The math involved in FLT is, in my oppinion, not that un-ellegant as you say. Take a look, for example, at the papers of Juhani Karhumaki, Jean Eric Pin or Maurice Margenstern. While the first two work mainly in Combinatorics on words (but their results and proofs are far from what you may call combinatorial trick), the third uses advanced geometry to prove some properties of cellular automata. This short list of researchers can be easily enriched: there are plenty of good examples of elegant mathematics in nowadays FLT papers. Also, I doubt that using advanced math is absolutely needed in all the cases; there are results that may have been obtained more easily by using a better, and simpler, definition (modelling more precisely the concepts) instead of using general definitions, accompanied by complicated (though ellegant) proofs, that have no other implications that the particular case already mentioned.

A general look on the status of FLT would reveal, in my oppinion, the following: it is a domain that reached its maturity, thus it is harder to obtain spectacular results, or to publish in the most important journals/conferences. However the domain still has impact: in every ICALP you find several FL papers, Information and Computation (a good journal) decided to publish follow-up papers from LATA (basically a conference on FL), almost every number of Theoretical Computer Science (again an important journal) or Information Processing Letters contains a paper on FL. Another indicator of the impact that FL has is that you can still find many open problems in the domain, that still induce great interest among theoreticians. Nevertheless, I would call an European trend the interest in Formal languages, not necessary a Romanian trend.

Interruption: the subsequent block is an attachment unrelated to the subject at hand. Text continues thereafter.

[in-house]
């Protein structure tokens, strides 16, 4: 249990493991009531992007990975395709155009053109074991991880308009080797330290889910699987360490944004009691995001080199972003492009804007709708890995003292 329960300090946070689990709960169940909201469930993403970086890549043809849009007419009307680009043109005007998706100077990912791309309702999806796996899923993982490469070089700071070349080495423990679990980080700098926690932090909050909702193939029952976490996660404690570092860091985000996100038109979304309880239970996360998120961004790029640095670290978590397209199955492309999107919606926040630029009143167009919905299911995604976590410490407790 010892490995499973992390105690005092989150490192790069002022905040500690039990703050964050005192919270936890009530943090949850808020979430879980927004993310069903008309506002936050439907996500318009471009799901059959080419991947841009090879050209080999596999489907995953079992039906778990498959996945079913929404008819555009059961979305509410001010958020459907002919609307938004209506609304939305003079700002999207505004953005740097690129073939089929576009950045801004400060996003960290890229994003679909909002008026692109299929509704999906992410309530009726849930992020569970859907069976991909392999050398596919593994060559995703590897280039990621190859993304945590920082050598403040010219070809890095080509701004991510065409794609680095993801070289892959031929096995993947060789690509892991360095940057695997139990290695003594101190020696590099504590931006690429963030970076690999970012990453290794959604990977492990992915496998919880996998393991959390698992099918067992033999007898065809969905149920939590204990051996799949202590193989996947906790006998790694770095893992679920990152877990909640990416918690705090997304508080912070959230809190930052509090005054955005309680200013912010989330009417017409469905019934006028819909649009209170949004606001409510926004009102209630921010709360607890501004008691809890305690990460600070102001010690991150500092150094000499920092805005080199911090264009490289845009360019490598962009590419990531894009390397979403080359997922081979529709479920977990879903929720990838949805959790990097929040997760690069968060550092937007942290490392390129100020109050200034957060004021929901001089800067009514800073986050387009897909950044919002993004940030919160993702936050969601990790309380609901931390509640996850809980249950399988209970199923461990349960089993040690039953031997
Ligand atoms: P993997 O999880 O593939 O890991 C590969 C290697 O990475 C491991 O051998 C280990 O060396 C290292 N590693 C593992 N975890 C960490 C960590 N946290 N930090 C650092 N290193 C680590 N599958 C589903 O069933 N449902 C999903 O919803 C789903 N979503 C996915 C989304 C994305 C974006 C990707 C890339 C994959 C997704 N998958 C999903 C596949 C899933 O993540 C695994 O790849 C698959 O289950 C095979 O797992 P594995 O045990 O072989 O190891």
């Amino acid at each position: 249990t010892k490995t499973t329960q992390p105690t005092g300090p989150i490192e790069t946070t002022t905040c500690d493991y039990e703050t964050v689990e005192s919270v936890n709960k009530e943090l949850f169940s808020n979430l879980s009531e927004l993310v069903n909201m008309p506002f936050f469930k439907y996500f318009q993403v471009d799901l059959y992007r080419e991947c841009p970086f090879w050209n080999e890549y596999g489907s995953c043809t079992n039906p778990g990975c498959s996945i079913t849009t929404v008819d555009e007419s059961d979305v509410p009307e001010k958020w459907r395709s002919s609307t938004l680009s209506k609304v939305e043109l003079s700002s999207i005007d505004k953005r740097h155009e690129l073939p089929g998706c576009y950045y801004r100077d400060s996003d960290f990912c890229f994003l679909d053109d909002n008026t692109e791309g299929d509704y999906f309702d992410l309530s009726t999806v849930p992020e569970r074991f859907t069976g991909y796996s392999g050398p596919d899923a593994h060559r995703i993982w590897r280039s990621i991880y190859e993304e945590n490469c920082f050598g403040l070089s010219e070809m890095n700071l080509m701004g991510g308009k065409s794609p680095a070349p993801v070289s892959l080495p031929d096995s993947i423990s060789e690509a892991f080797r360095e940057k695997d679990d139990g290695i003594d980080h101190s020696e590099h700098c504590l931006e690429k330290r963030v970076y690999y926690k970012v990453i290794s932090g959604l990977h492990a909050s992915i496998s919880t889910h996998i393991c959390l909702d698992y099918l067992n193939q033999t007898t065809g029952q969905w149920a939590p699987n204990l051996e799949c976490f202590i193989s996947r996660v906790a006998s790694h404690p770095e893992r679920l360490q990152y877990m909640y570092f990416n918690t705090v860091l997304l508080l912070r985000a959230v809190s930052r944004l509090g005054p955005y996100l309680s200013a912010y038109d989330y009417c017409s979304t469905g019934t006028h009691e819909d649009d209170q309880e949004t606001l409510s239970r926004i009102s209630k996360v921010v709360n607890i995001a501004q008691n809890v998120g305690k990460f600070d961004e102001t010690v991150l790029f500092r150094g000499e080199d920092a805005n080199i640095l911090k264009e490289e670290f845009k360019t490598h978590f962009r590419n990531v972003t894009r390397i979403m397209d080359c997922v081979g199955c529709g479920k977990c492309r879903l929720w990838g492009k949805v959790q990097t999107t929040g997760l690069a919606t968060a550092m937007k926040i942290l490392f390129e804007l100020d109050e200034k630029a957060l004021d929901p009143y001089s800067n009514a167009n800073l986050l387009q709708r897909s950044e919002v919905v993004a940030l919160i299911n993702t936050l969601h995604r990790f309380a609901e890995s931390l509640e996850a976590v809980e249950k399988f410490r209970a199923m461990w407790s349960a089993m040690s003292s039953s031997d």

Last, I'll make a few considerations regarding the important conferences/journals in TCS. I agree that JACM (as a journal), ICALP, FOCS, SODA, STOC (as conferences) should be considered among the most important journals/conferences in TCS; however, it is clear, as Gabi said, that the list is US centric. And, I think we may add to the list of important, at least for the European TCS community, journals and conferences Theoretical Computer Science, Mathematical Structures in Computer Science (as journals), DLT, MFCS, FCT, CiE, ETAPS (as conferences), and the list may be continued. Btw, Gabi, your opinion on CiE is based on a personal experience? I ask you this because I have participated at two editions of CiE and I have a totally different opinion.

Best,
Florin.

Anonymous said...

I am agree with Florin. I feel that FLT has become so mature that it is assumed and given for "standard" in may other fields. In other words, there is no need for learning it because it is already "part" of many fields, even when used "implicitely". In (theoretical) phisics, biology, linguistics, they use the concept of rewriting all the time, maybe only in a non-explicit manner like in TCS.

Florin Manea said...

As another argument that FL theory is still of interest, note that the Best Paper Award at ICALP 2008, track B, was won by the paper: Mai Gehrke, Serge Grigorieff and Jean-Eric Pin: "Duality and equational theory of regular languages".